On September 10, 2010 three artists participated in the Open Crit sessions at Hyde Park Art Center. As always, the session is mediated by photographer and HPAC board member Dawoud Bey, and led by an invited artist. This particular session had Kerry James Marshall as the guest critic. Chicago artist Everett Williams was one of the artists that participated in this session and as a follow up to the critique, I asked Williams some questions about his experience. Tempestt Hazel: It takes a lot of courage to present your work in an open forum such as the one you participated in at Hyde Park Art Center, let alone put it in front of a master artist such as Kerry James Marshall. What did you expect to get out of this experience, and why did you think that at this point in your career it was a good idea to do this? Everett Williams: I want my work to be seen with the best, so at this juncture of my career I need feed back from those …

Kicking Off the DIY Craft Season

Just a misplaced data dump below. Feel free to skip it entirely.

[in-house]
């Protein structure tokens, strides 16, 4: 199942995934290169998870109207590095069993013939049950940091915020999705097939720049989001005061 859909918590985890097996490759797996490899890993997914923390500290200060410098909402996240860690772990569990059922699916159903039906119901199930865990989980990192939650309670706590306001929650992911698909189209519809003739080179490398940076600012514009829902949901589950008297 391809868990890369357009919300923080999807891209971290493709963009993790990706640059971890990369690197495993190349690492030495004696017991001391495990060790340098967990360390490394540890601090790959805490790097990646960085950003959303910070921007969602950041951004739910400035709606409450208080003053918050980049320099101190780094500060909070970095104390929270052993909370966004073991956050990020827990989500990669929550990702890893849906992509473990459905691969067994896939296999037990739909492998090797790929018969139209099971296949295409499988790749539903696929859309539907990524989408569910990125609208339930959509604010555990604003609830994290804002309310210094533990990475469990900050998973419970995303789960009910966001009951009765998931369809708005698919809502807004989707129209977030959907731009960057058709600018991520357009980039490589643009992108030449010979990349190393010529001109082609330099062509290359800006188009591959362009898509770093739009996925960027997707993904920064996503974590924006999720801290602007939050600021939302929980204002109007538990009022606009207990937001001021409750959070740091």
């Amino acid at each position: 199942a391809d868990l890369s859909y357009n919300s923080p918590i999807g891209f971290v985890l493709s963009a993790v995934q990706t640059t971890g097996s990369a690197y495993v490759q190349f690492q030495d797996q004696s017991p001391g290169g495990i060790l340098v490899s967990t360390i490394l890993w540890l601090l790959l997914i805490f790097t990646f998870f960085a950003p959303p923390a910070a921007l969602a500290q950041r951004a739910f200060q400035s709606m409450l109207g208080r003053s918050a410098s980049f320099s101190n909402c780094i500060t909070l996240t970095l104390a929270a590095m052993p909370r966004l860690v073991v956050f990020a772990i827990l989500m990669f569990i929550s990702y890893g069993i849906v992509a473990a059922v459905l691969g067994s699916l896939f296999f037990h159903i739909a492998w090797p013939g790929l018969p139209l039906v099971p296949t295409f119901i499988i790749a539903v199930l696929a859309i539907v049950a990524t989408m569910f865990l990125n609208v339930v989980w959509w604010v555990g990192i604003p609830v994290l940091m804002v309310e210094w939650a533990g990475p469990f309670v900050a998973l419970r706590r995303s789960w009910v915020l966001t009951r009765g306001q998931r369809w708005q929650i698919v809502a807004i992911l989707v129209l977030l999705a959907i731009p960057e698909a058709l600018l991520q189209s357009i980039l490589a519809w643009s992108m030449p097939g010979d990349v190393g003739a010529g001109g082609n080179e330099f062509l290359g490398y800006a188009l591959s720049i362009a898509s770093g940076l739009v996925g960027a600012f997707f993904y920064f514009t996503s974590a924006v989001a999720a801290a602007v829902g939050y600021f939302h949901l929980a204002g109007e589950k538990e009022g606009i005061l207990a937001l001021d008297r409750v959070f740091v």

With all of the commotion surrounding the Renegade Craft Fair this past weekend, it can be easy to forget that Chicago’s second biggest indie craft show was just two weeks ago. November twentieth was the eighth year for the DIYTrunk Show, a fair put annually by the Chicago Craft Mafia. While similar to the Renegade Craft Fair (both events are held at the  Pulaski Field House), the trunk show is somewhat smaller in scale, takes place on one day only, and focuses more on local crafters. The Chicago Craft Mafia organizes the show in order to support the Chicago crafting community. Their passion for craft is laid out in their Craftifesto, which states that craft is powerful, political, personal, and possible At the trunk show I interviewed three very different participants. The first, Paul Snagel, proves that craft is powerful, that is, that the things we want and need can be bought from craftsmen in our own community. Paul rescues vintage objects from obscurity and transforms them into lamps. His interview can be found here. The second, Laura Berger, proves that craft is personal.  Laura shares her charming, quirky …